6. Governments:  Our agenda with governments also includes taxation and liberalisation.

Taxation: Airlines are the heart of a US$3 trillion value chain—29 million jobs. We make the global village a reality—2.2 billion passengers will fly this year. But we are taxed like luxuries or tobacco. Last year President Chirac proposed an aviation tax to support development. The world understood our important role in development. And the proposal is not effectively flying anywhere outside of France.

But this is a small victory in a war with many fronts. India proposes a 12% tax on business travel. The Austrian Chancellor wants to tax aviation to solve Europe’s budget problems. In the US taxes add 26% to the average US$200 ticket. And Sweden is the most inconsistent. To help the environment they plan to further tax aviation to reduce demand. But offer tax incentives to buy fuel-efficient cars. And the list goes on.

The wake-up call: don’t kill us with an overdose of taxation. Responsible governments must support aviation’s unique ability to bring people together and goods to markets.

Liberalisation: Governments must also let us get on with business. We need the same commercial freedoms that other industries take for granted. We are a responsible competitive industry producing enormous benefits. Governments have a leadership role in safety, security, environment and regulating monopolies. Full stop.
We don’t need governments to negotiate our markets. Consumer demand is more effective.

An agreement between the US and Europe on open skies would liberalise 105,000 seats each day and set the stage to address ownership. The European Commission is pushing in the right direction. But fear and local politics are excuses for the US not to move forward. Responsible governments anticipate and lead change.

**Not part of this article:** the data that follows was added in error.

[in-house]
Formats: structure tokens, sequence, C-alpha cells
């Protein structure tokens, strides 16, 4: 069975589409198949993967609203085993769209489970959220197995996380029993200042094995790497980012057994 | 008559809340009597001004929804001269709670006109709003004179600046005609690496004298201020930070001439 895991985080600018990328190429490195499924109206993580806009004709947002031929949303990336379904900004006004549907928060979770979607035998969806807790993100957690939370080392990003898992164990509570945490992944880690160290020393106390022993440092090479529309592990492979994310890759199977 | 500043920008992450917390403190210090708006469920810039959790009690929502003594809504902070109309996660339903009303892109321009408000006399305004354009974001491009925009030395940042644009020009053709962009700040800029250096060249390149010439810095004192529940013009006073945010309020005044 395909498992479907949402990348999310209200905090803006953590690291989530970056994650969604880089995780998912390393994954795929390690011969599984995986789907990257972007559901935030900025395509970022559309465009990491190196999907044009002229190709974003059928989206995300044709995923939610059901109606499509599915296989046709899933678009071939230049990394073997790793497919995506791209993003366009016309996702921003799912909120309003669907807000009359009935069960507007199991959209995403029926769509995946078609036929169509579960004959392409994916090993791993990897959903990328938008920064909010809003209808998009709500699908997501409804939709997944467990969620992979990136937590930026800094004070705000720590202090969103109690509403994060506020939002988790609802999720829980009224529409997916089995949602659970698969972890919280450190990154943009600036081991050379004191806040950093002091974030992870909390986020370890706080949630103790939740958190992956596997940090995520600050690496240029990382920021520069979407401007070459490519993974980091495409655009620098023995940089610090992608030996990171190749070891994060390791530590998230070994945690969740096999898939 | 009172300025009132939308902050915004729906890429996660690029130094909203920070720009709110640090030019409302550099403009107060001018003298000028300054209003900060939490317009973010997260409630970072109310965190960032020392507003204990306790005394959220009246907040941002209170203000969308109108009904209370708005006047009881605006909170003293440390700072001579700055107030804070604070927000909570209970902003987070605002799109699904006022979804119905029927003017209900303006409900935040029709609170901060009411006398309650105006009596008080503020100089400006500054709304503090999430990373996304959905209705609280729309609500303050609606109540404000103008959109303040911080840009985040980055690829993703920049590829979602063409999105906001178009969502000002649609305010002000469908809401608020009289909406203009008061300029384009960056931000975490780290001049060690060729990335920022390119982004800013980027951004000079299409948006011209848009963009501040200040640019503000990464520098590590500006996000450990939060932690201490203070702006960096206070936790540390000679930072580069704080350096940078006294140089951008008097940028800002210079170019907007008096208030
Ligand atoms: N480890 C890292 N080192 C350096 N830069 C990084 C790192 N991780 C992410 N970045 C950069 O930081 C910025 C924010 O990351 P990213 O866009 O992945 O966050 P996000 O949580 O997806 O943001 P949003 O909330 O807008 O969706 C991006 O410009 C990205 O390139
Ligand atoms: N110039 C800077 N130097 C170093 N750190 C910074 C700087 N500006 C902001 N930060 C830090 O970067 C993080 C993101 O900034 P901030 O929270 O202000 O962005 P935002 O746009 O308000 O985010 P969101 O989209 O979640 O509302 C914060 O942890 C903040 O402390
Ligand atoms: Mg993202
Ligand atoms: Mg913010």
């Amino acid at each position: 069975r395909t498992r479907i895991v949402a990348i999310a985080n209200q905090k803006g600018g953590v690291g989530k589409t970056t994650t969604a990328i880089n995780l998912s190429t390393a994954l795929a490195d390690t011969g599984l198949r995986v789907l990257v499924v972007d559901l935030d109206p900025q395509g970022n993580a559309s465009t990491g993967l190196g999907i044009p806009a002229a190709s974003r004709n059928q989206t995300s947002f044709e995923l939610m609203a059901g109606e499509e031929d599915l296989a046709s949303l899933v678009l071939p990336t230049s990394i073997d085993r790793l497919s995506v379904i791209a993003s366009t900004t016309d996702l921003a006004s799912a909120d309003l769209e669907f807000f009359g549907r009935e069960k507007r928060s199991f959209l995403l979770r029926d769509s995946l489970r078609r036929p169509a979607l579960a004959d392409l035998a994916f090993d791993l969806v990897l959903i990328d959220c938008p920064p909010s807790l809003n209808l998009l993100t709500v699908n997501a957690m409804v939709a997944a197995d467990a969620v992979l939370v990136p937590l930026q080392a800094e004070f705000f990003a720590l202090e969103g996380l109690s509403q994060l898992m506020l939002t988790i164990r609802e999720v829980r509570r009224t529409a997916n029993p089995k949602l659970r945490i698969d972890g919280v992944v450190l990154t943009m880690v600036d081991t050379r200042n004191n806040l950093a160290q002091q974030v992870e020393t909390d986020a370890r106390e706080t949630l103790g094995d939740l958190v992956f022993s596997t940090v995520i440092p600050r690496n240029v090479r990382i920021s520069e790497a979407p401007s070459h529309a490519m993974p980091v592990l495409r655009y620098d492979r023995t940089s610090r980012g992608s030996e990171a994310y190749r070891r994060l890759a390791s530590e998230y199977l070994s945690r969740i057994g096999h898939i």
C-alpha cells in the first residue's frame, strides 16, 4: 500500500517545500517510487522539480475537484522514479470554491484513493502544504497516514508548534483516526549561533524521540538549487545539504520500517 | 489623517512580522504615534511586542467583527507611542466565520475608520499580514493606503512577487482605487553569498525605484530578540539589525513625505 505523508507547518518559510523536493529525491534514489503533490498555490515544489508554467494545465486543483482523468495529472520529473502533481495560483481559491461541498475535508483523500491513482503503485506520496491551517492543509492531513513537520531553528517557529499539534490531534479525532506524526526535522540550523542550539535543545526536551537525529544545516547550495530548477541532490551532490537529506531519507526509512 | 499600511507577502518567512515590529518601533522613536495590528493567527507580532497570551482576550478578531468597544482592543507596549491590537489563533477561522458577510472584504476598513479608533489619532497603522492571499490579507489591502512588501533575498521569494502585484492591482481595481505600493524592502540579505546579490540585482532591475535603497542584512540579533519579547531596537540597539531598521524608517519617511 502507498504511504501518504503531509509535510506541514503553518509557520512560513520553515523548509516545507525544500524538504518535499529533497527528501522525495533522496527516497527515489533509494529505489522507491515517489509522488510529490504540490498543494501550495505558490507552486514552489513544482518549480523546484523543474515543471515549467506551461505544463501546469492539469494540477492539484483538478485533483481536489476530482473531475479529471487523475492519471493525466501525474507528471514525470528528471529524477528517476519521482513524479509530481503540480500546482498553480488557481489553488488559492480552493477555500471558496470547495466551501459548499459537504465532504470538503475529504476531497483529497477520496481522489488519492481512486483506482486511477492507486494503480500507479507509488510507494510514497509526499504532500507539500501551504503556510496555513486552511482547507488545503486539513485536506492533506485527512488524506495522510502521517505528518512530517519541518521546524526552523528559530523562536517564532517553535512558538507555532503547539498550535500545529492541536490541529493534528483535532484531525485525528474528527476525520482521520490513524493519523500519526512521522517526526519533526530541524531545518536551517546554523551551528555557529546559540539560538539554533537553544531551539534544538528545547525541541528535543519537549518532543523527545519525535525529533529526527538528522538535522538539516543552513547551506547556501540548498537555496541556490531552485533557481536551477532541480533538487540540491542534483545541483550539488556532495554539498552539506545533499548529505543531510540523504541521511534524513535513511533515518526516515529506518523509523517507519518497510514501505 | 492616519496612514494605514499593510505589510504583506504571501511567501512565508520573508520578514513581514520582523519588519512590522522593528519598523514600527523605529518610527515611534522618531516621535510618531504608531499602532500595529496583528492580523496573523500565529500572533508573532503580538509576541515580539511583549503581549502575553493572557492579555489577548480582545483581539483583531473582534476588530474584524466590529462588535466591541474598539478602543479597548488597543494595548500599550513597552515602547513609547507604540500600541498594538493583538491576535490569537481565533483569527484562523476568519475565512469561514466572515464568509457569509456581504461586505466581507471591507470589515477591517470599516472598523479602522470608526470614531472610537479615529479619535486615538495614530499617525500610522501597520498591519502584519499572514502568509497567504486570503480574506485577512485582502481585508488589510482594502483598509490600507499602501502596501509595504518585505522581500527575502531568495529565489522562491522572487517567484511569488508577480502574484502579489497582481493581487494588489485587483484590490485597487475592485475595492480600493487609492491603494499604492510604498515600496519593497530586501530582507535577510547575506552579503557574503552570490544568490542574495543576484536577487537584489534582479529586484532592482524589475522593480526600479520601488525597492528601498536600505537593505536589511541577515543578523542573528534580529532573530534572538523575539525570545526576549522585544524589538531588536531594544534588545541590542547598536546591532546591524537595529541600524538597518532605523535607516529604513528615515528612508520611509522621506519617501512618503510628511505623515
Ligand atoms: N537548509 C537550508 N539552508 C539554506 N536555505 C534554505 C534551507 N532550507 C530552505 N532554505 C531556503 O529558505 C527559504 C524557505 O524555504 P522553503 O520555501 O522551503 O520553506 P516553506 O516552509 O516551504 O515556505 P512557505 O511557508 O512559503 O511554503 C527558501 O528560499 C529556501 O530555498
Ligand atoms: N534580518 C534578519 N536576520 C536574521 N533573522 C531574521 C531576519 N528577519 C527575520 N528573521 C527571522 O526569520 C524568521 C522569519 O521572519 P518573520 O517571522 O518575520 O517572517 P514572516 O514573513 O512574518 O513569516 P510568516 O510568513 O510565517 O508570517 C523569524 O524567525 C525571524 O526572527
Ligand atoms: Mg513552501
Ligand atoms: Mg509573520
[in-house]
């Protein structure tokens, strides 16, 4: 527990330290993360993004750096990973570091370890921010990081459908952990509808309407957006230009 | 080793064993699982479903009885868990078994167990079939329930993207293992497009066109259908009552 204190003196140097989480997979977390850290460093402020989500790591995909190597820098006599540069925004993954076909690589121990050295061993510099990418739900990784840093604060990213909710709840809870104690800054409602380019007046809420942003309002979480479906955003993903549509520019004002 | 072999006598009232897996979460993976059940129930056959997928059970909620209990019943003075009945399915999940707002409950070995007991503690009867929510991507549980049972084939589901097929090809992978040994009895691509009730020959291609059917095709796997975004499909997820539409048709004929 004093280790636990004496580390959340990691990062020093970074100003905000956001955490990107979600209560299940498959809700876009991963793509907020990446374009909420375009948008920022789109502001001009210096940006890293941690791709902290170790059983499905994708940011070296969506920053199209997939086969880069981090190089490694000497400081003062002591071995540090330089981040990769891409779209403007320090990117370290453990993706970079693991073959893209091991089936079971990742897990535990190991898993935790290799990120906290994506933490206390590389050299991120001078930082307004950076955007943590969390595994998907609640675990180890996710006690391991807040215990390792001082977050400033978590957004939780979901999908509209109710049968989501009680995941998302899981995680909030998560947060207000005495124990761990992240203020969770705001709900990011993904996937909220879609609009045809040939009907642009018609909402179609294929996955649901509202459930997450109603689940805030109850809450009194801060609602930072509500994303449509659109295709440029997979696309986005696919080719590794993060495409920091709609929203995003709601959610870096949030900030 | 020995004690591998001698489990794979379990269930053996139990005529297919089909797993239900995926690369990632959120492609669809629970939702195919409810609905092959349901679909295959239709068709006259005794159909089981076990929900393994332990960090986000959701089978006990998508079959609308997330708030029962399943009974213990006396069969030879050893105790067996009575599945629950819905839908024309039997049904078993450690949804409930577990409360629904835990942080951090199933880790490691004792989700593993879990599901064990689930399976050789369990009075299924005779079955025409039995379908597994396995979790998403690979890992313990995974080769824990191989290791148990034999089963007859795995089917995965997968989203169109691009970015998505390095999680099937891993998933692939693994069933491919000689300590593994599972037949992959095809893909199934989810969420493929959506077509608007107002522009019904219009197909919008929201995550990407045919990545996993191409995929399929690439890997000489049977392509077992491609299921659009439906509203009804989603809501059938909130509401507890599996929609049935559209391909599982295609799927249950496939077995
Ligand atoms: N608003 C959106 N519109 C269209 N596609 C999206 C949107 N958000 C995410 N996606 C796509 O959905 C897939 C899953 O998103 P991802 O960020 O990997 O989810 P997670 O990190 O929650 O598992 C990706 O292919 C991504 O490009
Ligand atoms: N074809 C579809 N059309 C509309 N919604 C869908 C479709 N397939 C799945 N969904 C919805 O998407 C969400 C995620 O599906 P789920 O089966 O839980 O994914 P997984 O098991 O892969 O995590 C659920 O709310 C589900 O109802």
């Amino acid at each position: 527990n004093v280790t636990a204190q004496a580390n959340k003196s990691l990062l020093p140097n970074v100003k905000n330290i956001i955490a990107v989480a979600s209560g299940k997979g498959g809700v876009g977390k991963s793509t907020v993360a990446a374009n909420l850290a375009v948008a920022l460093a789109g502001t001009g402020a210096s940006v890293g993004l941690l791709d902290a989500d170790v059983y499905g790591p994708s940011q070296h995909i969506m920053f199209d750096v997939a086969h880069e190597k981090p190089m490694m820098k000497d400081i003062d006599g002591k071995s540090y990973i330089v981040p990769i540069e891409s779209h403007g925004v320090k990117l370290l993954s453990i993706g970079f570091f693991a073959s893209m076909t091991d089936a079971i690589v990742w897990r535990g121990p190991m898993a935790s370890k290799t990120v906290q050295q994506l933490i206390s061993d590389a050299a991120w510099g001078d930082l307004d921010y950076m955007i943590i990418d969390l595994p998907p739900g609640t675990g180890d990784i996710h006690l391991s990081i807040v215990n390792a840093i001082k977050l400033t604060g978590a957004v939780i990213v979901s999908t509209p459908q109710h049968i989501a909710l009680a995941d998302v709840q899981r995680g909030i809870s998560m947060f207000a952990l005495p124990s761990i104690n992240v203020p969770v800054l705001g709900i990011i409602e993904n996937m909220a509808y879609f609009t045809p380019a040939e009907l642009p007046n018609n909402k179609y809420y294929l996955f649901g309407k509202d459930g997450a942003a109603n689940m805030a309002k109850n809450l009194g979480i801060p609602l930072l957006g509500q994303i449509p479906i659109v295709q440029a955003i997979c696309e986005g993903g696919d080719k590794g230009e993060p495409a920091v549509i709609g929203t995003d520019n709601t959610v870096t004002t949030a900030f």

The bilateral system served us well over 60 years. Now let’s organise a spectacular US$12 billion retirement party. That is the amount of additional profit that it would add to our industry. And the positive impact on the global economy would be enormous.
The wake-up call: liberalisation is long overdue. And if the US and Europe are not willing to maintain leadership, fast moving India and China are not afraid to drive change.

6. The Customer: The last wake-up call is for our most important stakeholder—our customers.

You should be angry. Your choice is restricted by an outdated bilateral system. Your cheap tickets are expensive because politicians add taxes. Your time is wasted because governments cannot organise direct, environmentally friendly routes. Your money subsidises airport inefficiency because governments have failed to regulate monopolies. And you wait too long for shipments to arrive because governments are not living in the internet world.

If airlines are the heart of the value chain, our customers are the lifeblood.
The wake-up call to our customers: speak-up. Let’s shout together—politely but loudly for better value and for better treatment from governments and industry stakeholders.

A responsible industry is delivering impressive results. We have every right to demand change. The list of wake-up calls is long, but there is much room to be optimistic. You have entrusted your association with a leadership role.

We are working together to support quality in safety, drive efficiency throughout the industry, improve passenger convenience, and re-invent industry processes.
Now we must wake-up our stakeholders to their responsibilities to face the realities of our industry, have the political courage to change, and understand the need for speed.

And let’s not forget passion. We are the world’s most exciting industry. We know how to deliver. So there is every reason to be confident about our future and to remove the caution from our optimism.